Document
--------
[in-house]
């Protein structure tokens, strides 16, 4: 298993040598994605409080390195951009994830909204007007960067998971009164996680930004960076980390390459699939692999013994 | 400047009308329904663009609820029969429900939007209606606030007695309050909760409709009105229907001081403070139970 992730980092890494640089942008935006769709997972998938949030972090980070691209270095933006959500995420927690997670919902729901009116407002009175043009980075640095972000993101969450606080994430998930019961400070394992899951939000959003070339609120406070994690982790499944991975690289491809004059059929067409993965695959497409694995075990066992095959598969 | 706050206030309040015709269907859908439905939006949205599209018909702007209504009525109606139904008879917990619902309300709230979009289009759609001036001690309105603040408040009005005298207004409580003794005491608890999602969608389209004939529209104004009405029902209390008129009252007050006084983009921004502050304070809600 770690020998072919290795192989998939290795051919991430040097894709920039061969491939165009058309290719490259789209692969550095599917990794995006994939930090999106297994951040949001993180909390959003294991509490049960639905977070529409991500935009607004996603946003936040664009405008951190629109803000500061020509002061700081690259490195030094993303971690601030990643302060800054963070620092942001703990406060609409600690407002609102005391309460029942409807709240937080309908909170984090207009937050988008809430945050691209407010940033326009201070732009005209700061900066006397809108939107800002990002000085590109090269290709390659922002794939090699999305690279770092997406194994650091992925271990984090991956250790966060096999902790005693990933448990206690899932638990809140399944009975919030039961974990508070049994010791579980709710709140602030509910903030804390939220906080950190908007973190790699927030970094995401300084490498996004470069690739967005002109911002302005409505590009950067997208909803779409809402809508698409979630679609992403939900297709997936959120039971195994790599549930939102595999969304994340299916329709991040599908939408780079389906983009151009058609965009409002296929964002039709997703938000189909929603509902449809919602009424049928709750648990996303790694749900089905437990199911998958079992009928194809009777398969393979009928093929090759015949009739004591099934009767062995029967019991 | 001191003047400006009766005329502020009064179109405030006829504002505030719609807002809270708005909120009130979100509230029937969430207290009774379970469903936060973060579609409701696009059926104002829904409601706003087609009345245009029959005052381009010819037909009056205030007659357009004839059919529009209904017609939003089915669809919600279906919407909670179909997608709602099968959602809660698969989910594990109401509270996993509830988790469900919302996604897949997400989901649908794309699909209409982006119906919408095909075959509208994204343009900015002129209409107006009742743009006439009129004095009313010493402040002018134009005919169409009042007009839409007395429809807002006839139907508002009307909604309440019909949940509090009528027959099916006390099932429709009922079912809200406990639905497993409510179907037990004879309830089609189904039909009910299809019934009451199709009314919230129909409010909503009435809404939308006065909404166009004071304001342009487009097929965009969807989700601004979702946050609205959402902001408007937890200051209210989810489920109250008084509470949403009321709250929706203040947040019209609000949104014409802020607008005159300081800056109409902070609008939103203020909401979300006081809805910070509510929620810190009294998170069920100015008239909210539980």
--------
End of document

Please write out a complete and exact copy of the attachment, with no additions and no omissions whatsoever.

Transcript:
[in-house]
């Protein structure tokens, strides 16, 4: 298993040598994605409080390195951009994830909204007007960067998971009164996680930004960076980390390459699939692999013994 | 400047009308329904663009609820029969429900939007209606606030007695309050909760409709009105229907001081403070139970 992730980092890494640089942008935006769709997972998938949030972090980070691209270095933006959500995420927690997670919902729901009116407002009175043009980075640095972000993101969450606080994430998930019961400070394992899951939000959003070339609120406070994690982790499944991975690289491809004059059929067409993965695959497409694995075990066992095959598969 | 706050206030309040015709269907859908439905939006949205599209018909702007209504009525109606139904008879917990619902309300709230979009289009759609001036001690309105603040408040009005005298207004409580003794005491608890999602969608389209004939529209104004009405029902209390008129009252007050006084983009921004502050304070809600 770690020998072919290795192989998939290795051919991430040097894709920039061969491939165009058309290719490259789209692969550095599917990794995006994939930090999106297994951040949001993180909390959003294991509490049960639905977070529409991500935009607004996603946003936040664009405008951190629109803000500061020509002061700081690259490195030094993303971690601030990643302060800054963070620092942001703990406060609409600690407002609102005391309460029942409807709240937080309908909170984090207009937050988008809430945050691209407010940033326009201070732009005209700061900066006397809108939107800002990002000085590109090269290709390659922002794939090699999305690279770092997406194994650091992925271990984090991956250790966060096999902790005693990933448990206690899932638990809140399944009975919030039961974990508070049994010791579980709710709140602030509910903030804390939220906080950190908007973190790699927030970094995401300084490498996004470069690739967005002109911002302005409505590009950067997208909803779409809402809508698409979630679609992403939900297709997936959120039971195994790599549930939102595999969304994340299916329709991040599908939408780079389906983009151009058609965009409002296929964002039709997703938000189909929603509902449809919602009424049928709750648990996303790694749900089905437990199911998958079992009928194809009777398969393979009928093929090759015949009739004591099934009767062995029967019991 | 001191003047400006009766005329502020009064179109405030006829504002505030719609807002809270708005909120009130979100509230029937969430207290009774379970469903936060973060579609409701696009059926104002829904409601706003087609009345245009029959005052381009010819037909009056205030007659357009004839059919529009209904017609939003089915669809919600279906919407909670179909997608709602099968959602809660698969989910594990109401509270996993509830988790469900919302996604897949997400989901649908794309699909209409982006119906919408095909075959509208994204343009900015002129209409107006009742743009006439009129004095009313010493402040002018134009005919169409009042007009839409007395429809807002006839139907508002009307909604309440019909949940509090009528027959099916006390099932429709009922079912809200406990639905497993409510179907037990004879309830089609189904039909009910299809019934009451199709009314919230129909409010909503009435809404939308006065909404166009004071304001342009487009097929965009969807989700601004979702946050609205959402902001408007937890200051209210989810489920109250008084509470949403009321709250929706203040947040019209609000949104014409802020607008005159300081800056109409902070609008939103203020909401979300006081809805910070509510929620810190009294998170069920100015008239909210539980």